Catalogue


Alexandria goes to war : beyond Robert E. Lee /
George G. Kundahl.
edition
1st ed.
imprint
Knoxville : University of Tennessee Press, c2004.
description
xii, 387 p. : ill., maps ; 24 cm.
ISBN
1572333200 (alk. paper)
format(s)
Book
Holdings
More Details
imprint
Knoxville : University of Tennessee Press, c2004.
isbn
1572333200 (alk. paper)
catalogue key
5356433
 
Includes bibliographical references (p. [361]-376) and index.
A Look Inside
About the Author
Author Affiliation
George G. Kundahl served as executive director of the U.S. Securities and Exchange Commission and as a principal deputy assistant secretary at the Department of Defense.
Reviews
This item was reviewed in:
Reference & Research Book News, February 2005
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Summaries
Short Annotation
On the eve of the Civil War, Alexandria, Virginia, was a bustling city with a rich cultural heritage and a booming economy. Alexandrians staunchly supported staying in the Union, and yet once Virginia voted to secede, the community sent its men off to fight for the Confederacy. Alexandria Goes to War chronicles the lives of men and women whose service made the city unique in the exceptional quality and variety of talent it provided to the Confederate cause.
Unpaid Annotation
On the eve of the Civil War, Alexandria, Virginia, was a bustling city with a rich cultural heritage and a booming economy. Alexandrians staunchly supported staying in the Union, and yet once Virginia voted to secede, the community sent its men off to fight for the Confederacy. This shift in political allegiance was not dissimilar to changes occurring across the Upper South. What made Alexandria significant was that a community of 12,600 residents provided leadership and excellence disproportionate to its numbers. Alexandria Goes to War chronicles the lives of men and women whose service made the city unique in the exceptional quality and variety of talent it provided to the Confederate cause. Some of these sixteen individuals are familiar to Civil War readers as their contributions to the Southern war effort brought them special notoriety: General Lee, of course, and his son Custis; Samuel Cooper, the senior general in the Confederate army; and Commodore French Forrest. For others less well known-attorneys George Brent and Douglas Forrest, engineer Wilson Presstman, politician Daniel Funsten, student Randolph Fairfax, and immigrant Patrick O'Gorman-the Civil War provided an opportunity to exercise their full talents. Alexandrians Orton Williams and Frank Stringfellow became celebrated for their colorful adventures. Montgomery Corse's life paralleled major developments in mid-nineteenth-century America. Alexander Hunter went on to become a noted author of Civil War remembrances. Kundahl also examines the fate of Anne Frobel, a Southern sympathizer who spent the entire war behind Union lines. The survey concludes by reflecting on the role of Edgar Warfield, who well represents those forlorn survivors of the Lost Cause. Taken as a whole, these profiles constitute a microcosm of the South's desperate gamble to secede from the Union and form its own nation. The accounts of their service represent not only a single community's contribution to the redefining contest in American life but also highlight the diverse endeavors that constituted the Southern war effort.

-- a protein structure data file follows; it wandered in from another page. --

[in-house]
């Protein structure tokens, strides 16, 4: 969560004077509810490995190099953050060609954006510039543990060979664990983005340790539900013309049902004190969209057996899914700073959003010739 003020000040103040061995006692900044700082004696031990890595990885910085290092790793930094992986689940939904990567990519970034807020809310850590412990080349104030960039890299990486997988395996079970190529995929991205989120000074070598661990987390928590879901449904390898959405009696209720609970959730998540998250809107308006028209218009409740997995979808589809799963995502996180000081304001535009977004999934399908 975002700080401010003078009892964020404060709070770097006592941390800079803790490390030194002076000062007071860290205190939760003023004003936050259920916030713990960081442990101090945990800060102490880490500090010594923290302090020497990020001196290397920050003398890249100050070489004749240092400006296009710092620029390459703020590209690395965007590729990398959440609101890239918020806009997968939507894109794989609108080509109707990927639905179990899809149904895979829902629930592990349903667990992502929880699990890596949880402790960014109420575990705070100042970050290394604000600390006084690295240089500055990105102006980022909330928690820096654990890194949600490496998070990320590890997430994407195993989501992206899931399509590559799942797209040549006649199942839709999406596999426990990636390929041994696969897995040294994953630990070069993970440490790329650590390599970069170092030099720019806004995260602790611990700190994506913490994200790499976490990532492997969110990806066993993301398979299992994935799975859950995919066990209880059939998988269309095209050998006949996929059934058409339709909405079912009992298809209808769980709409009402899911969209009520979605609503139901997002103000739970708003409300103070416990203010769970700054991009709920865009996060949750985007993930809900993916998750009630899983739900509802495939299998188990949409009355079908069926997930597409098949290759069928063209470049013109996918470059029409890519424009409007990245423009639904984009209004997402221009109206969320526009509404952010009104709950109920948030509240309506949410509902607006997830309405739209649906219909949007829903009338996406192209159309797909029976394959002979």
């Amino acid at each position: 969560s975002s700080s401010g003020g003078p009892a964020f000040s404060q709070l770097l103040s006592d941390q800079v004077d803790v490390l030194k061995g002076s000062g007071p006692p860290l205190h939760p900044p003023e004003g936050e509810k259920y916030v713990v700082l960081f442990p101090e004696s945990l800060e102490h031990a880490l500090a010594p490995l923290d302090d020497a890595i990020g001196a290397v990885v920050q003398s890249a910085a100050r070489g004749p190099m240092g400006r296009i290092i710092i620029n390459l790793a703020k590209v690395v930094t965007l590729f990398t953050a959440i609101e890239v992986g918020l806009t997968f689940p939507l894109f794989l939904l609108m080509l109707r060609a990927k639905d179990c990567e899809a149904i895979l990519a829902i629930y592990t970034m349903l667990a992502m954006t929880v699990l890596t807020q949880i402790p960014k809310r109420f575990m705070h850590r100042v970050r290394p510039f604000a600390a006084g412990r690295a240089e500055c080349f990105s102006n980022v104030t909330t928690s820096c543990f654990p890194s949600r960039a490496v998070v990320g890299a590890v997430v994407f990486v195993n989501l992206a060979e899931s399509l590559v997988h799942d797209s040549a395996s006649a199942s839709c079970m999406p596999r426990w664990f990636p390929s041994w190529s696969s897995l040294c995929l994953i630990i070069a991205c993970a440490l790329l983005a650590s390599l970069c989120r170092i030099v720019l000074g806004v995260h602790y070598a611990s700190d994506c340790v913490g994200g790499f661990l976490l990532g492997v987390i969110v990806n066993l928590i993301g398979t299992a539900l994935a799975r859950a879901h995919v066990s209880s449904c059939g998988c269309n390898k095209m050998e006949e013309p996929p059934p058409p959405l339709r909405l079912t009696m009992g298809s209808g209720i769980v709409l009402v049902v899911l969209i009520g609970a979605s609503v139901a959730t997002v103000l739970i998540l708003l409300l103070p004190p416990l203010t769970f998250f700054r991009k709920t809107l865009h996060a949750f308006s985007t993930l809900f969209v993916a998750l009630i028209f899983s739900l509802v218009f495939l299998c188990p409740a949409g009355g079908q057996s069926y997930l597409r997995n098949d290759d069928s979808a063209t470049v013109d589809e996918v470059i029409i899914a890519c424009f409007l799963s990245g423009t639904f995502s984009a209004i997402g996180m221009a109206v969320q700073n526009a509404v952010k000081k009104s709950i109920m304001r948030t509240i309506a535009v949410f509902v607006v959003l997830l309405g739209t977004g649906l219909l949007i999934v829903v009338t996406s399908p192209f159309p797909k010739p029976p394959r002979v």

Unpaid Annotation
On the eve of the Civil War, Alexandria, Virginia, was a bustling city with a rich cultural heritage and a booming economy. Alexandrians staunchly supported staying in the Union, and yet once Virginia voted to secede, the community sent its men off to fight for the Confederacy. This shift in political allegiance was not dissimilar to changes occurring across the Upper South. What made Alexandria significant was that a community of 12,600 residents provided leadership and excellence disproportionate to its numbers. Alexandria Goes to War chronicles the lives of men and women whose service made the city unique in the exceptional quality and variety of talent it provided to the Confederate cause. Some of these sixteen individuals are familiar to Civil War readers as their contributions to the Southern war effort brought them special notoriety: General Lee, of course, and his son Custis; Samuel Cooper, the senior general in the Confederate army; and Commodore French Forrest. For others less well known--attorneys George Brent and Douglas Forrest, engineer Wilson Presstman, politician Daniet Funsten, student Randolph Fairfax, and immigrant Patrick O'Gorman--the Civil War provided an opportunity to exercise their full talents. Alexandrians Orton Williams and Frank Stringfellow became celebrated for their colorful adventures. Montgomery Corse's life paralleled major developments in mid-nineteenth-century America. Alexander Hunter went on to become a noted author of Civil War remembrances. Kundahl also examines the fate of Anne Frobel, a Southern sympathizer who spent the entire war behind Union lines. The survey concludes by reflecting on the role of Edgar Warfield, who well represents thoseforlorn survivors of the Lost Cause. Taken as a whole, these profiles constitute a microcosm of the South's desperate gamble to secede from the Union and form its own nation. The accounts of their service represent not only a